For a show that I often praise for the way it handles its female characters—especially its mothers—I have to give credit to the Once Upon a Time writers for the incredibly painful, broken, and believable “sins of the father” narrative they’ve created with Pan, Rumplestiltskin, Neal, and Henry. This episode built upon everything we know about these men and their weaknesses in a way that gets even more interesting the more you think about it.
It seems that each generation improved from Pan’s grievous abandoning of Rumplestiltskin, but they all could only get so far in terms of breaking the cycle of abandonment. Before becoming Pan, Rumplestiltskin’s father didn’t want the responsibility of fatherhood, so it made sense for him to choose the power of eternal youth—the power of Neverland—over his son. But just because it made sense, it didn’t make his betrayal any less painful. Watching young Rumplestiltskin get taken by the Shadow (voiced with perfect creepiness by Marilyn Manson) absolutely broke my heart. And it both helped me understand why Rumplestiltskin was so afraid to use the portal with Bae and made me even angrier with him for not taking the chance for a fresh start that he was denied with his own father. As an adult, Rumplestiltskin has always appeared a tragic character, and never more so than now that we know he let go of Bae the same way he was let go of by his own father.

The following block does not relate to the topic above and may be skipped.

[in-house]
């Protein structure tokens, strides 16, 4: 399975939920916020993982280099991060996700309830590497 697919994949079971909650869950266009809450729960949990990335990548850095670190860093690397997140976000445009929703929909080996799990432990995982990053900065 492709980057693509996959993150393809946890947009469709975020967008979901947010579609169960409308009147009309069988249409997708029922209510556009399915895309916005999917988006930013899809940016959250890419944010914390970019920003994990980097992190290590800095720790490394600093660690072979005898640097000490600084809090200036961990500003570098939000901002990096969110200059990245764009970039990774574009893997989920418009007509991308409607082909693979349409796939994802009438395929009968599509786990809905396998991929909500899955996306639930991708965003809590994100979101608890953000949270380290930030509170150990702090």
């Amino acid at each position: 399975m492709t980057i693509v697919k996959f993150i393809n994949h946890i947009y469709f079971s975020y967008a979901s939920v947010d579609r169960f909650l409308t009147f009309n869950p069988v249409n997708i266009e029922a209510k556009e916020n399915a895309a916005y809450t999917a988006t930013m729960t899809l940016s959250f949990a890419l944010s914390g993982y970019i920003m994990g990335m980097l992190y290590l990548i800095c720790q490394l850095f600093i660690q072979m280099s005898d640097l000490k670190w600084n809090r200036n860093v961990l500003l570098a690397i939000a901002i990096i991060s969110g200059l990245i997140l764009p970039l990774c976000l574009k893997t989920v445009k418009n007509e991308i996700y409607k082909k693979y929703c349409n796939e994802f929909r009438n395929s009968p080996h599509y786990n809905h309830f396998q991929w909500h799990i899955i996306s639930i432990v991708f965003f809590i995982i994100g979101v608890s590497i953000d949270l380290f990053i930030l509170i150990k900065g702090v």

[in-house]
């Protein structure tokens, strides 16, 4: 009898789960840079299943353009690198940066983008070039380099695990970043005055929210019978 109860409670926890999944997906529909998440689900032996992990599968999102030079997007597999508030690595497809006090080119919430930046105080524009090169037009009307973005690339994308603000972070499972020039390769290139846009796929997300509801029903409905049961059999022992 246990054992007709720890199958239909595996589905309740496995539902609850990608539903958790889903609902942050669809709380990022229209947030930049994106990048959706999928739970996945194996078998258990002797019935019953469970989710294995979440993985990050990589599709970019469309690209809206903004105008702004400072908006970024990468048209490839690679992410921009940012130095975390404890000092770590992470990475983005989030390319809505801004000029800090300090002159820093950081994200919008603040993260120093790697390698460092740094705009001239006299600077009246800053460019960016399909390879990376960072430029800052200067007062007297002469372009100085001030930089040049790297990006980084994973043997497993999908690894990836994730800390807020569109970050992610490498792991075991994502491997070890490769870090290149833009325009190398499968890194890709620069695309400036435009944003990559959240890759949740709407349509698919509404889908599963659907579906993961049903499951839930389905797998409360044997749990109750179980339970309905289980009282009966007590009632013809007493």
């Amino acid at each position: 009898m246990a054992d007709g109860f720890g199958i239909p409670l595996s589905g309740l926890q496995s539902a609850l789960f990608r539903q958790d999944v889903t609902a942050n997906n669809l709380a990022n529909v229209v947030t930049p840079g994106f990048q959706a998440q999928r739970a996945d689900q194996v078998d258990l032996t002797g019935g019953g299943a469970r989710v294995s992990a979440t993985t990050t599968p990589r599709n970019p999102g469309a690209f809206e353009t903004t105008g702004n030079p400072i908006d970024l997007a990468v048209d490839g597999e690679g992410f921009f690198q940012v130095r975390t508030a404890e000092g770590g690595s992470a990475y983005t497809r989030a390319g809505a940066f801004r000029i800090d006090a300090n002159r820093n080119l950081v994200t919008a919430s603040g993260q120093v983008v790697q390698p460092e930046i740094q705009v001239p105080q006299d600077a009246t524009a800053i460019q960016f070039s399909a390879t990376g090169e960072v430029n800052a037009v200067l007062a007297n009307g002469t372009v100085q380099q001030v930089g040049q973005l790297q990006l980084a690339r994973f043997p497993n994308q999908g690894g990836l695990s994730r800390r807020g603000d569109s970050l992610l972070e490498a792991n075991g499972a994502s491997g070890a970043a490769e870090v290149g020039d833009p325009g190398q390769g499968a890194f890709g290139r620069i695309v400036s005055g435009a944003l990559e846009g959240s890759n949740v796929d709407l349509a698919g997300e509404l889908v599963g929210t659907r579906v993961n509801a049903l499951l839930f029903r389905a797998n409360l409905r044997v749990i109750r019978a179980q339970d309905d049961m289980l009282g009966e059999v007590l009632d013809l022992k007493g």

Rumplestiltskin did feel remorse and regret instantaneously; something that couldn’t be said for his own father. But he chose the power of magic over his son in the same way his father chose the power of youth and Neverland. Hundreds of years later, Bae also faced a choice between power and love. He found power in his distance from his father, in his new life as Neal. By leaving Emma (and unknowingly, his unborn son) and then choosing not to go back for her after the curse was broken, he chose to hold on to the power he had in being free of his father and his past instead of fighting for the person he loved. But unlike the men who came before him, once Neal knew he’d abandoned his son, he worked to do the right thing for the little boy he left behind without even knowing. Neal’s role as Henry’s father played a very prominent role in this episode, and I liked seeing him fight for his son in an episode that highlighted fathers who didn’t fight for their sons when they had the chance.